(5)The first legal representation condition is that the child is legally represented before the court.

(6)The second legal representation condition is that the child is not legally represented before the court and—

(a)representation was provided to the child under Part 1 of this Act for the purposes of the proceedings, but was withdrawn—

(i)because of the child’s conduct, or

(ii)because it appeared that the child’s financial resources were such that the child was not eligible for such representation,

(b)the child applied for such representation and the application was refused because it appeared that the child’s financial resources were such that the child was not eligible for such representation, or

(c)having been informed of the right to apply for such representation and having had the opportunity to do so, the child refused or failed to apply.

101Second set of conditions for a remand to youth detention accommodation: extradition cases

(1)For the purposes of section 91(4)(b), the second set of conditions for a remand to youth detention accommodation in an extradition case is met in relation to a child if each of the following is met in relation to the child—

(a)the age condition (see subsection (2)),

(b)the sentencing condition (see subsection (3)),

(c)the offence condition (see subsection (4)),

(d)the first or second history condition or both (see subsections (5) and (6)),

(e)the necessity condition (see subsection (7)), and

(f)the first or second legal representation condition (see subsections (8) and (9)).

(2)The age condition is that the child has reached the age of twelve.

(3)The sentencing condition is that it appears to the court that, if the child were convicted in England and Wales of an offence equivalent to the offence to which the extradition proceedings relate or one or more of those offences, there would be a real prospect that the child would be sentenced to a custodial sentence for that offence or those offences.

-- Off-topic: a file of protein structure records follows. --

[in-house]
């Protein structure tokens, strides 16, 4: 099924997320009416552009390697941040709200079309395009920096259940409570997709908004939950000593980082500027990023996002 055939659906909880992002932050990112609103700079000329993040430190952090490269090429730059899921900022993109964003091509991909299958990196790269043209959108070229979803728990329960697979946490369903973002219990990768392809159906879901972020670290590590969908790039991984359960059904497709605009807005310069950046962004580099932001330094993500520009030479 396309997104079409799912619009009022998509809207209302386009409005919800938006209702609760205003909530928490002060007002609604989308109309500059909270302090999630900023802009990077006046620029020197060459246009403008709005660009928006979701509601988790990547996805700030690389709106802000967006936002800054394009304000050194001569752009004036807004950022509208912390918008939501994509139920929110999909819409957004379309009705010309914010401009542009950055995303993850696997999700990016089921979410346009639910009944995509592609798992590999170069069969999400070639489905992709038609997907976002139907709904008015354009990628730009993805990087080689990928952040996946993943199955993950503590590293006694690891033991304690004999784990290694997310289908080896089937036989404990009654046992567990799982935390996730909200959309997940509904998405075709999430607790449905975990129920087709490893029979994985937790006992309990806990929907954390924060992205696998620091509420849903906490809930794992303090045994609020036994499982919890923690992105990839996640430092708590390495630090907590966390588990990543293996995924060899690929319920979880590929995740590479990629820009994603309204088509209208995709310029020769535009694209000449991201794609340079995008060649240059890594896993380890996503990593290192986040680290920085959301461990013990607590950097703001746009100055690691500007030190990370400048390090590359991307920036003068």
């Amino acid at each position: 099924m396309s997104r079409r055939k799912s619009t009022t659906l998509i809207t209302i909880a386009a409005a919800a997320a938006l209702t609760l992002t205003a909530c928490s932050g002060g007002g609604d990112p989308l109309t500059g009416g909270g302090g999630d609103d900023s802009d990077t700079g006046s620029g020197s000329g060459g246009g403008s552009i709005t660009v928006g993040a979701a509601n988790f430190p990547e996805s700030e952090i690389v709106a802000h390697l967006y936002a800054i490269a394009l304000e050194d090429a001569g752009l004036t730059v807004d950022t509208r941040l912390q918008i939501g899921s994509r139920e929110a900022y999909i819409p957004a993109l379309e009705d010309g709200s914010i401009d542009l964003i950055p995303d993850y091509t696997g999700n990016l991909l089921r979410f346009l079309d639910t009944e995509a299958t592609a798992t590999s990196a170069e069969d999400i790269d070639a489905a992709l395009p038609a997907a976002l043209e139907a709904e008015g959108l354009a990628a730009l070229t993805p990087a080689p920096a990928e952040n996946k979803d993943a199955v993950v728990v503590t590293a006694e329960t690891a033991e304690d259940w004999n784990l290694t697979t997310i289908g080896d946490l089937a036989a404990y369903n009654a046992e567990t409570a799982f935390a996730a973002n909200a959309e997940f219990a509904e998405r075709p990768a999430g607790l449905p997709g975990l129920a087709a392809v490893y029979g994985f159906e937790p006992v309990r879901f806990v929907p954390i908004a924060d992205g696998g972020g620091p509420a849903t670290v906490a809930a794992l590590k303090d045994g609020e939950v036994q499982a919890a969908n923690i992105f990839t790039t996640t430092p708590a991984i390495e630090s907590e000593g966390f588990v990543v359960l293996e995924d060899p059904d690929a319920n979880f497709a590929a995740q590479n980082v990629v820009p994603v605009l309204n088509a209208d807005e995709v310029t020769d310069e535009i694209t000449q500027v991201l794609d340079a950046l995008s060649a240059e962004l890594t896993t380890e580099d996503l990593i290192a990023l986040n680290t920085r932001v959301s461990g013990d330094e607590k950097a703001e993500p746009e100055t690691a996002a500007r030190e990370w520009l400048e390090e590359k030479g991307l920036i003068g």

(4)The offence condition is that the offence to which the extradition proceedings relate, or one or more of those offences, is an imprisonable offence.

(5)The first history condition is that—

(a)the child has a recent history of absconding while subject to a custodial remand, and

(b)the offence to which the extradition proceedings relate, or one or more of those offences, is alleged to be or has been found to have been committed while the child was subject to a custodial remand.

(6)The second history condition is that the offence or offences to which the extradition proceedings relate, together with any other imprisonable offences of which the child has been convicted, amount or would, if the child were convicted of that offence or those offences, amount to a recent history of committing imprisonable offences while on bail or subject to a custodial remand.

(7)The necessity condition is that the court is of the opinion, after considering all the options for the remand of the child, that only remanding the child to youth detention accommodation would be adequate—

(a)to protect the public from death or serious personal injury (whether physical or psychological) occasioned by further offences committed by the child, or

(b)to prevent the commission by the child of imprisonable offences.

(8)The first legal representation condition is that the child is legally represented before the court.

(9)The second legal representation condition is that the child is not legally represented before the court and—

(a)representation was provided to the child under Part 1 of this Act for the purposes of the proceedings, but was withdrawn—

(i)because of the child’s conduct, or

(ii)because it appeared that the child’s financial resources were such that the child was not eligible for such representation,

(b)the child applied for such representation and the application was refused because it appeared that the child’s financial resources were such that the child was not eligible for such representation, or

(c)having been informed of the right to apply for such representation and having had the opportunity to do so, the child refused or failed to apply.

102Remands to youth detention accommodation

(1)A remand to youth detention accommodation is a remand to such accommodation of a kind listed in subsection (2) as the Secretary of State directs in the child’s case.

(2)Those kinds of accommodation are—